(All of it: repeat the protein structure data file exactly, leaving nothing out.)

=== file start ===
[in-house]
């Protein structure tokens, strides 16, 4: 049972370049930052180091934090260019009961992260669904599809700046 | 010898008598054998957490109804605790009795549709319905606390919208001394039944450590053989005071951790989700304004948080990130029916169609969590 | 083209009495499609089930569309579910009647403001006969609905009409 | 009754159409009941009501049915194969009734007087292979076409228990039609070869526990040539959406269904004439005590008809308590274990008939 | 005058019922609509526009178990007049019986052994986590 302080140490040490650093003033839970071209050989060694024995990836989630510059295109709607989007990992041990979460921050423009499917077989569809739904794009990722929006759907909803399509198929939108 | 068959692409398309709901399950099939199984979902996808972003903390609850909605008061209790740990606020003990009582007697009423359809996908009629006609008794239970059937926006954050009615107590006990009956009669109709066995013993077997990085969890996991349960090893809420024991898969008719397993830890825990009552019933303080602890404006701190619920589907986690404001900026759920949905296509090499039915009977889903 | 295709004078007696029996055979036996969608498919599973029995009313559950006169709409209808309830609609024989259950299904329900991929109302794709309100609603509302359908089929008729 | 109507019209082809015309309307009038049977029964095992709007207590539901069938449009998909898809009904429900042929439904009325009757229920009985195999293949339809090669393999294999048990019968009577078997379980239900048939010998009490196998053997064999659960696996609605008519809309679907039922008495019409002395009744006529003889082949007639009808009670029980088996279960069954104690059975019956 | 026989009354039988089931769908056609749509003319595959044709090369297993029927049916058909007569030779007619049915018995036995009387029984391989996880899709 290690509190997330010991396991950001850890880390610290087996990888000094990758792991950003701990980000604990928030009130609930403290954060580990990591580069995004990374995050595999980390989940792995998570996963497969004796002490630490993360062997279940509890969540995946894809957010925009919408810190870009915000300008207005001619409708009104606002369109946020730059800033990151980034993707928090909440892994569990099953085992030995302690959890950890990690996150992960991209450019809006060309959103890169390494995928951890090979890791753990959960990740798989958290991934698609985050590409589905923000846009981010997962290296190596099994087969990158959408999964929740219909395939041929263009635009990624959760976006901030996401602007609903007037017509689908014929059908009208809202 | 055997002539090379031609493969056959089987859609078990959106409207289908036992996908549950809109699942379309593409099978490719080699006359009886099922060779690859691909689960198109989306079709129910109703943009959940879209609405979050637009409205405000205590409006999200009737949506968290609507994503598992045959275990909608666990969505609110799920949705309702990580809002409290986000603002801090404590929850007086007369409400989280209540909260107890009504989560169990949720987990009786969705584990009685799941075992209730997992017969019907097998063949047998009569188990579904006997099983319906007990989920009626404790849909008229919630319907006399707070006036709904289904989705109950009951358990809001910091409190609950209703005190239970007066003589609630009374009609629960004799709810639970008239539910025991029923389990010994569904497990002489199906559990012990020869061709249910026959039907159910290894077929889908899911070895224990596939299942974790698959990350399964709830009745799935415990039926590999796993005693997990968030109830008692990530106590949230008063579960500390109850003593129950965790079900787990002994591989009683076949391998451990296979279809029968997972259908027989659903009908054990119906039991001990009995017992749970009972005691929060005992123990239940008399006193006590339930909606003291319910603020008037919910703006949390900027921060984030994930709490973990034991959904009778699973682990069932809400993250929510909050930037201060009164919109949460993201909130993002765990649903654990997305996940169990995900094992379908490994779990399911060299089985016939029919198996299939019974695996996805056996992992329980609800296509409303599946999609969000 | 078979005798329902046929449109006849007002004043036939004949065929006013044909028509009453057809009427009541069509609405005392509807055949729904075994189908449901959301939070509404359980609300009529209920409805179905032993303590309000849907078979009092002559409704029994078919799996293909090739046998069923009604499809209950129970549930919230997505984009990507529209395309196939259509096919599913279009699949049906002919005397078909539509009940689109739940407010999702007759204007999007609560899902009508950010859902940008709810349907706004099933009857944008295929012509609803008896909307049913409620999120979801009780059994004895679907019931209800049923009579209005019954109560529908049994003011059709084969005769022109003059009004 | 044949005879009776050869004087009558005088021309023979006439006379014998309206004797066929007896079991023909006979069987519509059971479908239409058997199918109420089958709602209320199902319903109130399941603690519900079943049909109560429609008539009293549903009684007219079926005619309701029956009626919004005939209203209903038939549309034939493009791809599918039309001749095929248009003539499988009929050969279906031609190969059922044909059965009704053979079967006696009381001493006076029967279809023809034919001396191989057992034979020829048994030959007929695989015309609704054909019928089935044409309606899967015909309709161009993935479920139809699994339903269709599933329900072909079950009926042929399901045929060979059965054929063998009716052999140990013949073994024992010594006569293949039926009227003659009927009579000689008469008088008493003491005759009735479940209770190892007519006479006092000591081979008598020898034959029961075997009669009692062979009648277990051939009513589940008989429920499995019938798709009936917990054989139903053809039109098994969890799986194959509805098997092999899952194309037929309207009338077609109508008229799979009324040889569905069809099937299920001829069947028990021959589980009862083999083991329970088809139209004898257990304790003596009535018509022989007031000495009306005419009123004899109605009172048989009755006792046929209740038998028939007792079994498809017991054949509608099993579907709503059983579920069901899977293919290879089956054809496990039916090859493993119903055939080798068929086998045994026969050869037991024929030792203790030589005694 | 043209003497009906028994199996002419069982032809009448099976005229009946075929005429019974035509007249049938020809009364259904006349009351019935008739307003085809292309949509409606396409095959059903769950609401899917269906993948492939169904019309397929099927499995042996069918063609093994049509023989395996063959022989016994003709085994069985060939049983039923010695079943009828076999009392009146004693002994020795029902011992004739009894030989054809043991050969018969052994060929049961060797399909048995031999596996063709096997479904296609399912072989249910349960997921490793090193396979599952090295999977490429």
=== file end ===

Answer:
[in-house]
């Protein structure tokens, strides 16, 4: 049972370049930052180091934090260019009961992260669904599809700046 | 010898008598054998957490109804605790009795549709319905606390919208001394039944450590053989005071951790989700304004948080990130029916169609969590 | 083209009495499609089930569309579910009647403001006969609905009409 | 009754159409009941009501049915194969009734007087292979076409228990039609070869526990040539959406269904004439005590008809308590274990008939 | 005058019922609509526009178990007049019986052994986590 302080140490040490650093003033839970071209050989060694024995990836989630510059295109709607989007990992041990979460921050423009499917077989569809739904794009990722929006759907909803399509198929939108 | 068959692409398309709901399950099939199984979902996808972003903390609850909605008061209790740990606020003990009582007697009423359809996908009629006609008794239970059937926006954050009615107590006990009956009669109709066995013993077997990085969890996991349960090893809420024991898969008719397993830890825990009552019933303080602890404006701190619920589907986690404001900026759920949905296509090499039915009977889903 | 295709004078007696029996055979036996969608498919599973029995009313559950006169709409209808309830609609024989259950299904329900991929109302794709309100609603509302359908089929008729 | 109507019209082809015309309307009038049977029964095992709007207590539901069938449009998909898809009904429900042929439904009325009757229920009985195999293949339809090669393999294999048990019968009577078997379980239900048939010998009490196998053997064999659960696996609605008519809309679907039922008495019409002395009744006529003889082949007639009808009670029980088996279960069954104690059975019956 | 026989009354039988089931769908056609749509003319595959044709090369297993029927049916058909007569030779007619049915018995036995009387029984391989996880899709 290690509190997330010991396991950001850890880390610290087996990888000094990758792991950003701990980000604990928030009130609930403290954060580990990591580069995004990374995050595999980390989940792995998570996963497969004796002490630490993360062997279940509890969540995946894809957010925009919408810190870009915000300008207005001619409708009104606002369109946020730059800033990151980034993707928090909440892994569990099953085992030995302690959890950890990690996150992960991209450019809006060309959103890169390494995928951890090979890791753990959960990740798989958290991934698609985050590409589905923000846009981010997962290296190596099994087969990158959408999964929740219909395939041929263009635009990624959760976006901030996401602007609903007037017509689908014929059908009208809202 | 055997002539090379031609493969056959089987859609078990959106409207289908036992996908549950809109699942379309593409099978490719080699006359009886099922060779690859691909689960198109989306079709129910109703943009959940879209609405979050637009409205405000205590409006999200009737949506968290609507994503598992045959275990909608666990969505609110799920949705309702990580809002409290986000603002801090404590929850007086007369409400989280209540909260107890009504989560169990949720987990009786969705584990009685799941075992209730997992017969019907097998063949047998009569188990579904006997099983319906007990989920009626404790849909008229919630319907006399707070006036709904289904989705109950009951358990809001910091409190609950209703005190239970007066003589609630009374009609629960004799709810639970008239539910025991029923389990010994569904497990002489199906559990012990020869061709249910026959039907159910290894077929889908899911070895224990596939299942974790698959990350399964709830009745799935415990039926590999796993005693997990968030109830008692990530106590949230008063579960500390109850003593129950965790079900787990002994591989009683076949391998451990296979279809029968997972259908027989659903009908054990119906039991001990009995017992749970009972005691929060005992123990239940008399006193006590339930909606003291319910603020008037919910703006949390900027921060984030994930709490973990034991959904009778699973682990069932809400993250929510909050930037201060009164919109949460993201909130993002765990649903654990997305996940169990995900094992379908490994779990399911060299089985016939029919198996299939019974695996996805056996992992329980609800296509409303599946999609969000 | 078979005798329902046929449109006849007002004043036939004949065929006013044909028509009453057809009427009541069509609405005392509807055949729904075994189908449901959301939070509404359980609300009529209920409805179905032993303590309000849907078979009092002559409704029994078919799996293909090739046998069923009604499809209950129970549930919230997505984009990507529209395309196939259509096919599913279009699949049906002919005397078909539509009940689109739940407010999702007759204007999007609560899902009508950010859902940008709810349907706004099933009857944008295929012509609803008896909307049913409620999120979801009780059994004895679907019931209800049923009579209005019954109560529908049994003011059709084969005769022109003059009004 | 044949005879009776050869004087009558005088021309023979006439006379014998309206004797066929007896079991023909006979069987519509059971479908239409058997199918109420089958709602209320199902319903109130399941603690519900079943049909109560429609008539009293549903009684007219079926005619309701029956009626919004005939209203209903038939549309034939493009791809599918039309001749095929248009003539499988009929050969279906031609190969059922044909059965009704053979079967006696009381001493006076029967279809023809034919001396191989057992034979020829048994030959007929695989015309609704054909019928089935044409309606899967015909309709161009993935479920139809699994339903269709599933329900072909079950009926042929399901045929060979059965054929063998009716052999140990013949073994024992010594006569293949039926009227003659009927009579000689008469008088008493003491005759009735479940209770190892007519006479006092000591081979008598020898034959029961075997009669009692062979009648277990051939009513589940008989429920499995019938798709009936917990054989139903053809039109098994969890799986194959509805098997092999899952194309037929309207009338077609109508008229799979009324040889569905069809099937299920001829069947028990021959589980009862083999083991329970088809139209004898257990304790003596009535018509022989007031000495009306005419009123004899109605009172048989009755006792046929209740038998028939007792079994498809017991054949509608099993579907709503059983579920069901899977293919290879089956054809496990039916090859493993119903055939080798068929086998045994026969050869037991024929030792203790030589005694 | 043209003497009906028994199996002419069982032809009448099976005229009946075929005429019974035509007249049938020809009364259904006349009351019935008739307003085809292309949509409606396409095959059903769950609401899917269906993948492939169904019309397929099927499995042996069918063609093994049509023989395996063959022989016994003709085994069985060939049983039923010695079943009828076999009392009146004693002994020795029902011992004739009894030989054809043991050969018969052994060929049961060797399909048995031999596996063709096997479904296609399912072989249910349960997921490793090193396979599952090295999977490429």